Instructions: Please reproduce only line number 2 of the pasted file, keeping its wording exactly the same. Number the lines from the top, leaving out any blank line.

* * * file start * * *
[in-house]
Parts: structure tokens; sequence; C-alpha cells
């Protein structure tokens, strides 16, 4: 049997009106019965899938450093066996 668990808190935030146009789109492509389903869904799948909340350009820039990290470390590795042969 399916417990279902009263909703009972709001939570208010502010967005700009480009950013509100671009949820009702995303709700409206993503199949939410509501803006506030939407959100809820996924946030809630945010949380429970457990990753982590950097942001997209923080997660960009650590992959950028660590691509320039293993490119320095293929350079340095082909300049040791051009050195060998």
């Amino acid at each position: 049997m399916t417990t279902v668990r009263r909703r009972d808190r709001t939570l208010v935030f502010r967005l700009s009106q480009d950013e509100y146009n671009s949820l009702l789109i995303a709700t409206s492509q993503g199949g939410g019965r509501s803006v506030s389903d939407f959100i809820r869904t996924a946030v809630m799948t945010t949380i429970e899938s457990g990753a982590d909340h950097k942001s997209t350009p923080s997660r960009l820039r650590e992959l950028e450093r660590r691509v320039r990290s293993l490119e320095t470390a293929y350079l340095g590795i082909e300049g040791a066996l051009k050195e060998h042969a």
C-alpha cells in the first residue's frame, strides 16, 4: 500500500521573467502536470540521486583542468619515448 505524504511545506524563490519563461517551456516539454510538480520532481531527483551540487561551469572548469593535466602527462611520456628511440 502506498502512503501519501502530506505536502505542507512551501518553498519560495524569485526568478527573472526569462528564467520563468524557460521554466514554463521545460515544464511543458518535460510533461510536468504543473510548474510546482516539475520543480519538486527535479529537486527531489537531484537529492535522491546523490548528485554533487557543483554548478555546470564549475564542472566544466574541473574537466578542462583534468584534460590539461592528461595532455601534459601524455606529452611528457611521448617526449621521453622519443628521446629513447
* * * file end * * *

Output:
Parts: structure tokens; sequence; C-alpha cells